I think a lot of the local and state cuts, but especially local budget cuts say
in education, have been result of the sinking of property values. Property taxes
fund many local agencies and with this loss of revenue this has caused huge
problems.I'm tired of picking on government workers. Government
workers work hard like private sector workers. The private sector got us into
this mess not school teachers or government bureaucrats.This is not
the time for austerity. I believe Eric Samuelson has said that the debt needs to
be addressed but it's the question of timing. You don't treat the
patient for cancer when he's bleeding to death. Take care of the bleeding,
save the patient from immediate demise and then work on the latter. This seems
to make sense. Cut a bunch of government jobs will only increase unemployment
and misery because the private sector at this time can't absorb these loss
Eric,You are absolutely correct that tax cheats are a problem in
Greece. That is one reason why I mentioned the corruption factor. You are also
correct that we are not very similar to Greece. Other than the obvious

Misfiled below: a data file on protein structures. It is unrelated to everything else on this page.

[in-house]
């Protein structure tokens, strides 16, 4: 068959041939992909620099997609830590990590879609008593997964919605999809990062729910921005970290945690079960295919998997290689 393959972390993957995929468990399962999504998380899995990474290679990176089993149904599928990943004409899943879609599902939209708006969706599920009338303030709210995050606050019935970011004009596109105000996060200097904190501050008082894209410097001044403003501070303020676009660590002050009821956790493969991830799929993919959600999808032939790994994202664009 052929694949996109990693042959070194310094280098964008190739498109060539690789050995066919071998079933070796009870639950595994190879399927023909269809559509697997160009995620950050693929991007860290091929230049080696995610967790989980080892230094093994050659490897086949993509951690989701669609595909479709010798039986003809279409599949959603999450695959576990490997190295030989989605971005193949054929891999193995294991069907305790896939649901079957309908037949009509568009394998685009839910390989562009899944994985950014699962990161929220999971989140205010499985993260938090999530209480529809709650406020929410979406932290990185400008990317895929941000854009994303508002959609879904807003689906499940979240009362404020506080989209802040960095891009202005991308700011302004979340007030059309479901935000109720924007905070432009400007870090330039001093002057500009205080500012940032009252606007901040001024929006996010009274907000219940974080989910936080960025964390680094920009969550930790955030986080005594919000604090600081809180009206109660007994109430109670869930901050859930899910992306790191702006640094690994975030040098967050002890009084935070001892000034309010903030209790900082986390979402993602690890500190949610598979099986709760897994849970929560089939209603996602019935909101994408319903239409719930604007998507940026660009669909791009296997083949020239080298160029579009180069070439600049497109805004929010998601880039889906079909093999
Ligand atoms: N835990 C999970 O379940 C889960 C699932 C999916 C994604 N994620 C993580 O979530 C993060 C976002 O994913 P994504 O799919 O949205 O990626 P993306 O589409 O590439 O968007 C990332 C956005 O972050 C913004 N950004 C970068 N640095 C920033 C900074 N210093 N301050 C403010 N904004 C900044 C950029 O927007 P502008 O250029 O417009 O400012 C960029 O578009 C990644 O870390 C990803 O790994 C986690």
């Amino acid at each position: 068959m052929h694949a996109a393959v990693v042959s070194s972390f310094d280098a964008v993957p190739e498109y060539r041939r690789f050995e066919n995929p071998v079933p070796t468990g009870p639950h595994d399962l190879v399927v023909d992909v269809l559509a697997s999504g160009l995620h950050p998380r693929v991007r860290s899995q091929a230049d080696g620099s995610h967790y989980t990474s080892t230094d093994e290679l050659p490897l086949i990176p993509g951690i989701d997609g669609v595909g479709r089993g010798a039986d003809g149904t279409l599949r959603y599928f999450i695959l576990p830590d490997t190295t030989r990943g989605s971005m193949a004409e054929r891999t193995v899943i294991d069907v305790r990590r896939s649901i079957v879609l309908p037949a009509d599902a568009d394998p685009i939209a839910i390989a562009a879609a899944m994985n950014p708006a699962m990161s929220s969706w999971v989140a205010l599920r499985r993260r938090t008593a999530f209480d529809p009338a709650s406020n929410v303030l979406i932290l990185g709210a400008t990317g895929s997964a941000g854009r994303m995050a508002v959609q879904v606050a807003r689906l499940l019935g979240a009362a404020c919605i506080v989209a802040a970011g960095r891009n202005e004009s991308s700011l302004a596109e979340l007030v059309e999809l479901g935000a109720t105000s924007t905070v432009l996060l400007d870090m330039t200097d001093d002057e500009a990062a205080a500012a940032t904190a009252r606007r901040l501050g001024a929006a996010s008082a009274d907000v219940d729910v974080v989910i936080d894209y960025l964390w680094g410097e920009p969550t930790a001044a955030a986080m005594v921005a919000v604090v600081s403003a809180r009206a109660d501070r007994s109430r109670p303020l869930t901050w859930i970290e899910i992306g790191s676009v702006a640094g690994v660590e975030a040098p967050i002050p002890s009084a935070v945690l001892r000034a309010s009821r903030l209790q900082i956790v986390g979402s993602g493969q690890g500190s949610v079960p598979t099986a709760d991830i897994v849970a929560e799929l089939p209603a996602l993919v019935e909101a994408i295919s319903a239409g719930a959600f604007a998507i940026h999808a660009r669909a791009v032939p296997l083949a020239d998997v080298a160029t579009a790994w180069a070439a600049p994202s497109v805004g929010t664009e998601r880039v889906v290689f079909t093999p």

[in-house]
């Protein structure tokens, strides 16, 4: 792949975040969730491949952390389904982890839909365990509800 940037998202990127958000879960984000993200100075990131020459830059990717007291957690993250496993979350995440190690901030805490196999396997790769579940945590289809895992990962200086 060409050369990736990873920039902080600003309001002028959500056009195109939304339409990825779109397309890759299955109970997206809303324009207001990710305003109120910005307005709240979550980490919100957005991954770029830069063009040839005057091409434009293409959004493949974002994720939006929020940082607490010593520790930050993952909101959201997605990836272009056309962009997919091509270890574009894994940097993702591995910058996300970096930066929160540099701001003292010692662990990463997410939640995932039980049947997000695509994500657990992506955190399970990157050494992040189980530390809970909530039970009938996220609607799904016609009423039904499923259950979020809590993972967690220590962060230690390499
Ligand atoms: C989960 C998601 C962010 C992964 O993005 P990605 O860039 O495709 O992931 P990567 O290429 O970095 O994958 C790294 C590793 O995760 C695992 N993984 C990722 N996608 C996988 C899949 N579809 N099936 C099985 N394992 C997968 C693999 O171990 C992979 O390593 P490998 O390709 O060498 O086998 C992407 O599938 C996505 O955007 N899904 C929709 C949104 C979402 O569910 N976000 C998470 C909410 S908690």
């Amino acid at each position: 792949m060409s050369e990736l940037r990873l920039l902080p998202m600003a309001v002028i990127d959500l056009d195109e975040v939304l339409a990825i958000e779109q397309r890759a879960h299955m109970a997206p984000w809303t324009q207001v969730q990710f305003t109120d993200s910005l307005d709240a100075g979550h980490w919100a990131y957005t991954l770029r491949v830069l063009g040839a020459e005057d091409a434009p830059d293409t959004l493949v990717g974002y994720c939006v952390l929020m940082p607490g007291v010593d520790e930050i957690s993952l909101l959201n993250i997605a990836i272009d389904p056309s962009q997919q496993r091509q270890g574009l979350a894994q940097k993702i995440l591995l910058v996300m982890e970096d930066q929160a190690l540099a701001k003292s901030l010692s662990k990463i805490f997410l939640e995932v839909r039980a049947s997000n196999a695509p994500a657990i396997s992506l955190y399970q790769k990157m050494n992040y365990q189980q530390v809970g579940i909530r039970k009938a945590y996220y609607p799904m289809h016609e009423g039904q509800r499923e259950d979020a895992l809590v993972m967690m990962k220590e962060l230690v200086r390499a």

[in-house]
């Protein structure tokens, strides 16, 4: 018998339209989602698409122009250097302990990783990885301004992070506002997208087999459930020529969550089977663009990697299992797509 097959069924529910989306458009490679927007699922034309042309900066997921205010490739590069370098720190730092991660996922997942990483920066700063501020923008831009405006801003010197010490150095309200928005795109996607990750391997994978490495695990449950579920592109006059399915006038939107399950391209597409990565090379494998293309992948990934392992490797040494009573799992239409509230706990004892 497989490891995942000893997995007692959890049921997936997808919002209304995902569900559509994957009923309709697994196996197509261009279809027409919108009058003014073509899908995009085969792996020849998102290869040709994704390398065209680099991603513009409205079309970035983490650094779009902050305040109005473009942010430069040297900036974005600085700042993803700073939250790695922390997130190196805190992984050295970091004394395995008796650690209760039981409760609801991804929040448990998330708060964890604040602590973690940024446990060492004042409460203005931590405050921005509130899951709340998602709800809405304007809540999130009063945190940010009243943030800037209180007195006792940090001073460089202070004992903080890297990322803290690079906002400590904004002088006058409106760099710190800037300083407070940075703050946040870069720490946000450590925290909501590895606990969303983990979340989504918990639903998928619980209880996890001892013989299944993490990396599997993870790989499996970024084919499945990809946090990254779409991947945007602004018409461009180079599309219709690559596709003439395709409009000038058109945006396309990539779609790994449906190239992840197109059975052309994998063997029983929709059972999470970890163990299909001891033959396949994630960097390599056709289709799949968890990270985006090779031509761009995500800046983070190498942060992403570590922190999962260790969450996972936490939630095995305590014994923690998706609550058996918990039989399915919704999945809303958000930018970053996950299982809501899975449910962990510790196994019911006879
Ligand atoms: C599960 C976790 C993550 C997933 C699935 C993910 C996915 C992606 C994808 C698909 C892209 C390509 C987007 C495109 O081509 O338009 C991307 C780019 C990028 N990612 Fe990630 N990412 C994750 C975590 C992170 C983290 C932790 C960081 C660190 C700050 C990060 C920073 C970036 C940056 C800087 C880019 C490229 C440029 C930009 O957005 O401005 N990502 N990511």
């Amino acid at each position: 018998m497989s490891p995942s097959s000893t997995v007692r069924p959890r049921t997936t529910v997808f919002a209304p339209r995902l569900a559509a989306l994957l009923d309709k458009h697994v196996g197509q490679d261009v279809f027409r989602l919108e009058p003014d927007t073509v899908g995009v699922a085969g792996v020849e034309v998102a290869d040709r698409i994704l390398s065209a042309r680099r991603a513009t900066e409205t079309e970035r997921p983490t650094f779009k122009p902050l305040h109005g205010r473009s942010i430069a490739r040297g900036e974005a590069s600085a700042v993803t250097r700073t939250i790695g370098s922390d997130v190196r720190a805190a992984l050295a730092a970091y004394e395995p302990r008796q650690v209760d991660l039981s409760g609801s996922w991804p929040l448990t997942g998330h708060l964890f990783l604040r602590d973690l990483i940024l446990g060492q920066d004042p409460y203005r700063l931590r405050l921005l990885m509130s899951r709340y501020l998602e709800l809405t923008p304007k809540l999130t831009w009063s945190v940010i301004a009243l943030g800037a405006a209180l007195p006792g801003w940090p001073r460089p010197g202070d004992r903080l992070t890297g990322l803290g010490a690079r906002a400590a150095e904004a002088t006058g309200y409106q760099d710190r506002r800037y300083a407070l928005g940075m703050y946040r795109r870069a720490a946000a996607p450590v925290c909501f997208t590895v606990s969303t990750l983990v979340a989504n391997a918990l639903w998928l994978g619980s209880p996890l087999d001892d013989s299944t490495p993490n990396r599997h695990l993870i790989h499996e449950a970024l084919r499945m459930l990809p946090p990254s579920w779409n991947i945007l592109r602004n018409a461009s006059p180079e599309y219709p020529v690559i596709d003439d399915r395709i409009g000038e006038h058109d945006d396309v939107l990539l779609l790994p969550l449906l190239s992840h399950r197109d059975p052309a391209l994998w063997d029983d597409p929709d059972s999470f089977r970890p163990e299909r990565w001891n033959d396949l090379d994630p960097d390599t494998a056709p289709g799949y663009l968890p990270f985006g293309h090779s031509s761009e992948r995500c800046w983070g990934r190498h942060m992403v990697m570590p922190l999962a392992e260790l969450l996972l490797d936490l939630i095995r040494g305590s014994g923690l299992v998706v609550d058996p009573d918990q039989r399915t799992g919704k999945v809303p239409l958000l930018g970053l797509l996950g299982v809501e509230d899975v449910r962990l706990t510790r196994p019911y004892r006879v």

political utility of such comparisons, I cannot understand why folks make
them.I agree about the scalpel vs. the axe. It sounds like our
greatest differences here are in timing and debt tolerance. Perhaps my age
makes me more conservative.One point, deficit spending cannot lower
unemployment for long. Deficit spending is short term by nature. We need the
private sector to provide long-term employment. In direct terms, govt.
ultimately takes from rather than adds to the economy. This is not to say there
are no economic benefits to govt. But they are mostly indirect.This
is my last post. Good luck to Indiana next season.SEY,Not everyone who disagrees with the Austrians is a Keynesian. Both have some
points. But the iconoclasts on both sides simply miss the boat and advance
its funny that you seem to think the rich do not have their bellies at the
trough of the government. Do you have any idea the number of grants and the size
of the grants given to private businesses every year?
SG, I can only assume that you somehow think that Keynesianism isn't based
on ideology. It's more of a religion, really. Its failures and fallacies
have been demonstrated over and over by Henry Hazlitt (Failure of the New
Economics), Hunter Lewis (Where Keynes Went Wrong), F.A. Hayek, Ludwig von